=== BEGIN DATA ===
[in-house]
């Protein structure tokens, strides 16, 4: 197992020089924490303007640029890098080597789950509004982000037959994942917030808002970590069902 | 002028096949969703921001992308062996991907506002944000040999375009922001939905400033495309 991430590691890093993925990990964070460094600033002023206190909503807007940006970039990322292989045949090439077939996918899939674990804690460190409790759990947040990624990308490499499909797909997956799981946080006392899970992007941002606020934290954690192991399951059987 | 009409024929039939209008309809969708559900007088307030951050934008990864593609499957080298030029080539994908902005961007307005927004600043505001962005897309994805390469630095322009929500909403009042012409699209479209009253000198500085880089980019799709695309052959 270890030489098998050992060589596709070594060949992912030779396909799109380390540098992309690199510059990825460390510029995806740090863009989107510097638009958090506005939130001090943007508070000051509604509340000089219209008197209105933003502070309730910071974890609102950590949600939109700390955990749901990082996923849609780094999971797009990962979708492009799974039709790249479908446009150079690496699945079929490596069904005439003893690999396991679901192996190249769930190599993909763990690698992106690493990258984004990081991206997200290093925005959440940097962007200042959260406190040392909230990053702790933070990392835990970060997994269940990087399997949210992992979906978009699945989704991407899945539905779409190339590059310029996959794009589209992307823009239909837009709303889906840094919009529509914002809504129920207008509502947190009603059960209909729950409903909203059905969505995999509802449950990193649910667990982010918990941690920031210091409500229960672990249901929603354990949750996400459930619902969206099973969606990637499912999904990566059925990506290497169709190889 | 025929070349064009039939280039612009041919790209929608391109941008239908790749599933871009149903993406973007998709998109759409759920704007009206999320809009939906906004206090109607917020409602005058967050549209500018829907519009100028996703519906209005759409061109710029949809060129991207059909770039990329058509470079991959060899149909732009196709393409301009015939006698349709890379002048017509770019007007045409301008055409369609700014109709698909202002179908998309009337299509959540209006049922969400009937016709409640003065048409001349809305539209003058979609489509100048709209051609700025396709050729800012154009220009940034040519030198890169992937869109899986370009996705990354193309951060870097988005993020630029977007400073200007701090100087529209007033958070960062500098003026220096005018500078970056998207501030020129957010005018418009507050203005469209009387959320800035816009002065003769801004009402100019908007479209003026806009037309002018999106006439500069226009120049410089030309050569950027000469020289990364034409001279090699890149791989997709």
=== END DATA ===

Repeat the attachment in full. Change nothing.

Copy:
[in-house]
């Protein structure tokens, strides 16, 4: 197992020089924490303007640029890098080597789950509004982000037959994942917030808002970590069902 | 002028096949969703921001992308062996991907506002944000040999375009922001939905400033495309 991430590691890093993925990990964070460094600033002023206190909503807007940006970039990322292989045949090439077939996918899939674990804690460190409790759990947040990624990308490499499909797909997956799981946080006392899970992007941002606020934290954690192991399951059987 | 009409024929039939209008309809969708559900007088307030951050934008990864593609499957080298030029080539994908902005961007307005927004600043505001962005897309994805390469630095322009929500909403009042012409699209479209009253000198500085880089980019799709695309052959 270890030489098998050992060589596709070594060949992912030779396909799109380390540098992309690199510059990825460390510029995806740090863009989107510097638009958090506005939130001090943007508070000051509604509340000089219209008197209105933003502070309730910071974890609102950590949600939109700390955990749901990082996923849609780094999971797009990962979708492009799974039709790249479908446009150079690496699945079929490596069904005439003893690999396991679901192996190249769930190599993909763990690698992106690493990258984004990081991206997200290093925005959440940097962007200042959260406190040392909230990053702790933070990392835990970060997994269940990087399997949210992992979906978009699945989704991407899945539905779409190339590059310029996959794009589209992307823009239909837009709303889906840094919009529509914002809504129920207008509502947190009603059960209909729950409903909203059905969505995999509802449950990193649910667990982010918990941690920031210091409500229960672990249901929603354990949750996400459930619902969206099973969606990637499912999904990566059925990506290497169709190889 | 025929070349064009039939280039612009041919790209929608391109941008239908790749599933871009149903993406973007998709998109759409759920704007009206999320809009939906906004206090109607917020409602005058967050549209500018829907519009100028996703519906209005759409061109710029949809060129991207059909770039990329058509470079991959060899149909732009196709393409301009015939006698349709890379002048017509770019007007045409301008055409369609700014109709698909202002179908998309009337299509959540209006049922969400009937016709409640003065048409001349809305539209003058979609489509100048709209051609700025396709050729800012154009220009940034040519030198890169992937869109899986370009996705990354193309951060870097988005993020630029977007400073200007701090100087529209007033958070960062500098003026220096005018500078970056998207501030020129957010005018418009507050203005469209009387959320800035816009002065003769801004009402100019908007479209003026806009037309002018999106006439500069226009120049410089030309050569950027000469020289990364034409001279090699890149791989997709």